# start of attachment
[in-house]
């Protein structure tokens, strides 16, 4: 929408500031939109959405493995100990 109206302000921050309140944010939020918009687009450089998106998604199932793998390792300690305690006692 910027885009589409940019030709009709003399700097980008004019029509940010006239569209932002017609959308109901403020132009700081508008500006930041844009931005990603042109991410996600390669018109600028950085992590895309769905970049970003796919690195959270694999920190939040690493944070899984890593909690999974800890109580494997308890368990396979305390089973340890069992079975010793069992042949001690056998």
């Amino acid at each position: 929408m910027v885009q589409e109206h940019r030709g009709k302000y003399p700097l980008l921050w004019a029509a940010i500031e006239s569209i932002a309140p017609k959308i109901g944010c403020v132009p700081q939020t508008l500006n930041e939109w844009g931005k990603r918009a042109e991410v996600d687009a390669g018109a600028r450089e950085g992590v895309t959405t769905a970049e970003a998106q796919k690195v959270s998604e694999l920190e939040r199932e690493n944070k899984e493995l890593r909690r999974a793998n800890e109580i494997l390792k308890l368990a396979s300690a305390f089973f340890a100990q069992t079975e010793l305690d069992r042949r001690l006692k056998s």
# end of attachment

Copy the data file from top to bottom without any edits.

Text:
[in-house]
């Protein structure tokens, strides 16, 4: 929408500031939109959405493995100990 109206302000921050309140944010939020918009687009450089998106998604199932793998390792300690305690006692 910027885009589409940019030709009709003399700097980008004019029509940010006239569209932002017609959308109901403020132009700081508008500006930041844009931005990603042109991410996600390669018109600028950085992590895309769905970049970003796919690195959270694999920190939040690493944070899984890593909690999974800890109580494997308890368990396979305390089973340890069992079975010793069992042949001690056998």
């Amino acid at each position: 929408m910027v885009q589409e109206h940019r030709g009709k302000y003399p700097l980008l921050w004019a029509a940010i500031e006239s569209i932002a309140p017609k959308i109901g944010c403020v132009p700081q939020t508008l500006n930041e939109w844009g931005k990603r918009a042109e991410v996600d687009a390669g018109a600028r450089e950085g992590v895309t959405t769905a970049e970003a998106q796919k690195v959270s998604e694999l920190e939040r199932e690493n944070k899984e493995l890593r909690r999974a793998n800890e109580i494997l390792k308890l368990a396979s300690a305390f089973f340890a100990q069992t079975e010793l305690d069992r042949r001690l006692k056998s």